new, but they haven’t been adapted to deal with issues like<br />

who owns co-mingled IP for example. By that I mean IP that’s<br />

been developed collectively.<br />

PHOTO MIDDLE: Thungela Resources / PHOTO RIGHT: Exxaro www.opportunityonline.co.za | 51


There is a body of jurisprudence around this and there’s a significant<br />

amount of case law that guides us but a lot depends on how you<br />

contractually create the framework.<br />


Is there not a danger that new technologies<br />

will reduce employment?<br />

There are other considerations that are really relevant in our<br />

South African market and in the context of an African market.<br />

Where you have efficiency technologies being introduced,<br />

mining companies have to balance the need to invest in<br />

these technologies with the need to balance the ability to<br />

keep people employed in a sector in an economy where jobs<br />

are so relevant. It is a big issue. The mining sector contributes a<br />

significant amount to the South African GDP and a significant<br />

portion of that mining sector is labour intensive. There is a<br />

significant population in South Africa that relies on that<br />

employment. I think the mining industry employs something<br />

like a half a million people across South Africa and the same<br />

issue applies in other African countries. Every developing<br />

country has the need to ensure that they are creating as many<br />

jobs as possible.<br />

The mining sector must balance investment in technology with the<br />

social imperative to employ people.<br />

Is Hogan Lovells also in the business of<br />

advising on that kind of thing?<br />

We would be able to advise on the employment issues around<br />

these aspects. From a legal perspective we can navigate these<br />

issues depending on the client, but this is more a commercial<br />

consideration for mining companies who are looking to invest in<br />

technology or put capex into technology. They’ve got to balance<br />

the need to keep people employed versus the need to be more<br />

technologically efficient.<br />

In some markets, that need to keep people<br />

employed is actually legislated, isn’t it?<br />

Correct and our market is one of them. You also have to think about<br />

the fact that a significant proportion of the workforce in the mining<br />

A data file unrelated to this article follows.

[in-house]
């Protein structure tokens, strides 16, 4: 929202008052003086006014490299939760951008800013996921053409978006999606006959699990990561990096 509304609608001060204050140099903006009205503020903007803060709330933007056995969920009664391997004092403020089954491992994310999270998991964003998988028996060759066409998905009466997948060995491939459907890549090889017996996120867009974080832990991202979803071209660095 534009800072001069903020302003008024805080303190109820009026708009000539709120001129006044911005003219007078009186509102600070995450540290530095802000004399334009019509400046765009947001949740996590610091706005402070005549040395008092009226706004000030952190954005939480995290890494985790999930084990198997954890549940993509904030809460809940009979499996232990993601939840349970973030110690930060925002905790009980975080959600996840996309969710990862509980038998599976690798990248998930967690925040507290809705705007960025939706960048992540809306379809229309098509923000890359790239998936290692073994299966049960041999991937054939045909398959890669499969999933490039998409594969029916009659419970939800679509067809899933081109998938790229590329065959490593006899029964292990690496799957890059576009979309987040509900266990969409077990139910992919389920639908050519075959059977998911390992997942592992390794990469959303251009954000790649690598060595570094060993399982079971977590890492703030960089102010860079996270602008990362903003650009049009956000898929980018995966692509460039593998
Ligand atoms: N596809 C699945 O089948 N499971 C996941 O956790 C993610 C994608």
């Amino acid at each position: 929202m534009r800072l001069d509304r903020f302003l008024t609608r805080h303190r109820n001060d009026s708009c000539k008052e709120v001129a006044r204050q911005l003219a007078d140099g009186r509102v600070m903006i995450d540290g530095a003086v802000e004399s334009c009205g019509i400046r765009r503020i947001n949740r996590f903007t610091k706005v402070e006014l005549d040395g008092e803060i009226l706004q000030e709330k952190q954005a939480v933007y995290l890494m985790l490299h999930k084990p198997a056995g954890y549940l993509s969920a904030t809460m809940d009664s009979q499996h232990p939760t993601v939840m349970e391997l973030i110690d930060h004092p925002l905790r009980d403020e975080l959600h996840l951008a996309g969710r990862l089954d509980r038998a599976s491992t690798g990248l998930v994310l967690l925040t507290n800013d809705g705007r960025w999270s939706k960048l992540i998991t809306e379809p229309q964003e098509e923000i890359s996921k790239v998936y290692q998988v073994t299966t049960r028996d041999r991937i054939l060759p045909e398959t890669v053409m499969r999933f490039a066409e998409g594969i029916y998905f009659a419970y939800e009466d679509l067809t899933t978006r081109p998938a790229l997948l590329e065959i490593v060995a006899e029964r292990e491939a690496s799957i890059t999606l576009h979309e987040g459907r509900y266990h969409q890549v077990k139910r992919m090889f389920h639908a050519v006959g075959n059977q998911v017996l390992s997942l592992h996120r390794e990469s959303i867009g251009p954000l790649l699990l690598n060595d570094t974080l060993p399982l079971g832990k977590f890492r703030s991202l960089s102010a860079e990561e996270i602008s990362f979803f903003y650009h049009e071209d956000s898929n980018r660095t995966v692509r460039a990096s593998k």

industry is unionised. It is a massive drive for government to ensure<br />

that these jobs are available and that they are decent paying<br />

jobs and that the health and safety of workers is being taken<br />

care of. Mining companies have a slew of legislation and a raft of<br />

requirements to deal with in terms of ensuring that their people<br />

are safe because there are safety measures, health protocols and<br />

standards that are applied to wages and living conditions. These<br />

are all covered in our mining legislation and in our labour relations<br />

act. You have to balance that with the need to be commercially<br />

profitable as a mining company; it may well be profitable to invest<br />

a chunk of capital in a machine that’s going to do the work of what<br />

a thousand employees are doing; it’s more efficient, you don’t have<br />

to pay medical aid, you don’t have to give severance, you don’t<br />

have to give housing. Balancing those needs in our market has to<br />

be taken into account, and that’s the challenge for most African<br />

governments and most African mining companies.<br />

Do you have periodic workshops with senior mining<br />

executives that you might be consulting with?<br />

We do and it depends on what’s topical at the time and what<br />

is relevant to our clients. We have a very sophisticated mining<br />

industry so these issues are not alien to the executive teams of<br />

these mining companies. They are constantly balancing that<br />

need to increase stakeholder value. In terms of our legislation,<br />

we’re supposed to be looking at the benefit for stakeholder<br />

community and that stakeholder community includes employees,<br />

the communities within which you mine, your shareholders,<br />

of course, and it also includes the environment. The mining<br />

companies have a responsibility to look at these issues more<br />

holistically than just economically.<br />

And you’re there to guide them, as it were?<br />

Yes, we are there to guide them.<br />

52 | www.opportunityonline.co.za<br />

PHOTO TOP: Anglo American / PHOTO BOTTOM: Implats


Ithuba Valves and<br />

Industrial Supplies<br />

Designing, making, fixing and installing high-quality waterworks valves.<br />

Ithuba Valves and Industrial Supplies<br />